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Peter Corris

The Big Score

Ram raid

He was waiting for me on the front porch of my house when I got home. Big, bulky, suited, self-assured. A cop.

I opened the gate and stood just inside it.

‘Are you Hardy?’

‘What if I am?’

‘Then I want to talk to you.’

I went back onto the footpath, closed the gate and fished out my mobile.

He advanced down the path and almost tripped on one of the pavers a tree root had lifted. ‘What the hell are you doing?’

‘Calling my solicitor. He lives close, can be here in a flash.’

I hadn’t noticed the unfamiliar car parked across the street and a little way down. My peripheral vision isn’t what it used to be. A uniformed policeman got out and began walking towards me.

‘Takes two to tangle,’ I said. ‘And three’s a crowd.’

The plain clothes man waved the uniform away. I heard the car door close. ‘They told me you were a smartarse.’

‘Did they tell you I don’t like being accosted by rude people at the end of a hard day?’

We stood with the gate between us. He was much the same height as me-say, 186 centimetres-and outweighed me by a good ten kilos. Years younger. It’s an old habit- estimating men by the centimetre, kilo and, lately, age, expecting competition or conflict. Doesn’t make for friendliness, but can head off personal injury.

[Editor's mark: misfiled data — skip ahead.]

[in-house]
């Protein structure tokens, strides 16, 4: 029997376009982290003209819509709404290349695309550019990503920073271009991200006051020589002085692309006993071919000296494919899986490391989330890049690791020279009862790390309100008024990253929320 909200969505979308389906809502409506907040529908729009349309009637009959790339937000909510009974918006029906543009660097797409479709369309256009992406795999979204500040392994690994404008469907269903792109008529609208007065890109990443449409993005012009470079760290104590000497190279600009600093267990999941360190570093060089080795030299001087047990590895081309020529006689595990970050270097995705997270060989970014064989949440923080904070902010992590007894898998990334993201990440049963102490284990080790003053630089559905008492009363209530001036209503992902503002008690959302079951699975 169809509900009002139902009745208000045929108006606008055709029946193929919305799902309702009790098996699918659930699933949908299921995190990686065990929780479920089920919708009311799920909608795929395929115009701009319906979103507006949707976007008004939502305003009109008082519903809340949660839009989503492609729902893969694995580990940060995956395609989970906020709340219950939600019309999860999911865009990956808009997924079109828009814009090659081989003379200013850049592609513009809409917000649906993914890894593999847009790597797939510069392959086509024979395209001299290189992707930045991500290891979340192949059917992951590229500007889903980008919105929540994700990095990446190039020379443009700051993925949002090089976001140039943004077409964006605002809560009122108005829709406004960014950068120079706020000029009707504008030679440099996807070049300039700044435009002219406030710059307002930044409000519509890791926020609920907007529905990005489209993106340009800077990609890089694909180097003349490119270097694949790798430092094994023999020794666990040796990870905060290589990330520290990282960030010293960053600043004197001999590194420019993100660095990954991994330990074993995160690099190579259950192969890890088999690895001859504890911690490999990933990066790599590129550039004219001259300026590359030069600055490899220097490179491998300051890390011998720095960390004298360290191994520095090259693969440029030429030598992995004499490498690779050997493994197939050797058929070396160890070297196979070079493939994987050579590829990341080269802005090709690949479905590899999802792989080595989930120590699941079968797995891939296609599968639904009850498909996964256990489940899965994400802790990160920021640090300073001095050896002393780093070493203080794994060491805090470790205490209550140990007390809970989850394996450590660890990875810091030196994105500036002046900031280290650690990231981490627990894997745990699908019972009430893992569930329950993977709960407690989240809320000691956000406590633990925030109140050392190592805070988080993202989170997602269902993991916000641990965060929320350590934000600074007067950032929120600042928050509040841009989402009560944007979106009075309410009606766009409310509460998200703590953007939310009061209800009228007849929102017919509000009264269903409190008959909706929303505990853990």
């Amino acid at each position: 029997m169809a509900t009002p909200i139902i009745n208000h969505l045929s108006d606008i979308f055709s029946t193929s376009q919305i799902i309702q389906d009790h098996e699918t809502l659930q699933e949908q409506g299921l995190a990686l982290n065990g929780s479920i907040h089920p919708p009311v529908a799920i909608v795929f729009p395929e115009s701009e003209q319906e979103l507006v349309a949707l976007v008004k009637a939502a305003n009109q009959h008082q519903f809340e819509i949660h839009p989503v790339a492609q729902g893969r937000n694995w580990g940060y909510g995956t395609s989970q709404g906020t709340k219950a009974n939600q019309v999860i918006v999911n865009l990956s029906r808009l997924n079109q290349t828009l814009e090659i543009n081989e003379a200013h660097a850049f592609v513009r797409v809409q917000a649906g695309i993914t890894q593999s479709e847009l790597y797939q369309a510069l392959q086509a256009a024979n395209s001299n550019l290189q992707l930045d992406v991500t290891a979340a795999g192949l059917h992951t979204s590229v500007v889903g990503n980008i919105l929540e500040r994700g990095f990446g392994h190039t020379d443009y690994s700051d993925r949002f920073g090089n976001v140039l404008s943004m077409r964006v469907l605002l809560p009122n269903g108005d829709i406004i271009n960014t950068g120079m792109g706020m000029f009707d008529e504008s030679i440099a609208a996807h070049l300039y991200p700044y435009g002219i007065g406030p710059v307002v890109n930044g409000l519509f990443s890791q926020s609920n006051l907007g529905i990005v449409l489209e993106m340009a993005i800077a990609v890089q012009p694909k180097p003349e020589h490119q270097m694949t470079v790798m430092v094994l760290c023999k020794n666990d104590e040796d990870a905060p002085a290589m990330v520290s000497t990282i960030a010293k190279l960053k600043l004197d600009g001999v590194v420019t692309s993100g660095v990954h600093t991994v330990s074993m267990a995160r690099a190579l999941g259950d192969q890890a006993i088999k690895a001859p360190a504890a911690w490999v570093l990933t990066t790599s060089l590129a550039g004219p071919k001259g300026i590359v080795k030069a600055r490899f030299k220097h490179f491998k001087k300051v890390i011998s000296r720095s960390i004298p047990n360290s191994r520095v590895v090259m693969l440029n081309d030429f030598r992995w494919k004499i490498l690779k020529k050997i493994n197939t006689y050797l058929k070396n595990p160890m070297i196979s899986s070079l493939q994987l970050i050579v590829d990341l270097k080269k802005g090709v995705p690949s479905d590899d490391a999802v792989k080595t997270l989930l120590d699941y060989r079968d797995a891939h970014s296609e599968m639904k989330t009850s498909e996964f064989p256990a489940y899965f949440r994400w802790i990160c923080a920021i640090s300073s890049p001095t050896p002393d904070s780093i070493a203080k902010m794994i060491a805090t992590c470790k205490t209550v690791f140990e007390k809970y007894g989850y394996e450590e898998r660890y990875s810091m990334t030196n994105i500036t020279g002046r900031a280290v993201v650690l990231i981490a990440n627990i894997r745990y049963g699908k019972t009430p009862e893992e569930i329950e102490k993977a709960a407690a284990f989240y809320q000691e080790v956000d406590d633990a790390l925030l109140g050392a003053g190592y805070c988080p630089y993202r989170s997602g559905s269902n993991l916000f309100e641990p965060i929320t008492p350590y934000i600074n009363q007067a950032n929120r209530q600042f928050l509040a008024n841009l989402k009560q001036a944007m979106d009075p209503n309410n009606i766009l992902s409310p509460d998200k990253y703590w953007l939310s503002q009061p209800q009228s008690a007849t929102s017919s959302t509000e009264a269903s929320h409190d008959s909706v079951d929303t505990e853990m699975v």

‘Let’s start again,’ he said. ‘You-’

I said, ‘No. We’ll start with you identifying yourself and proving that identity and then telling me why you’re here. Of course, if I’m a terrorist suspect you don’t have to bother with any of that, or anything much-’

‘You’re determined to piss me off

I shrugged and juggled the mobile. ‘I hate bullies. Show me you’re not one.’

He didn’t like it, but he’d been out-boxed and he knew it. He produced his warrant card, identified himself as Detective Sergeant Christopher Wilson, and said he wanted to interview me in connection with a shooting.

I was mollified, but another old habit is making life tough for policemen. ‘Of whom?’ I asked.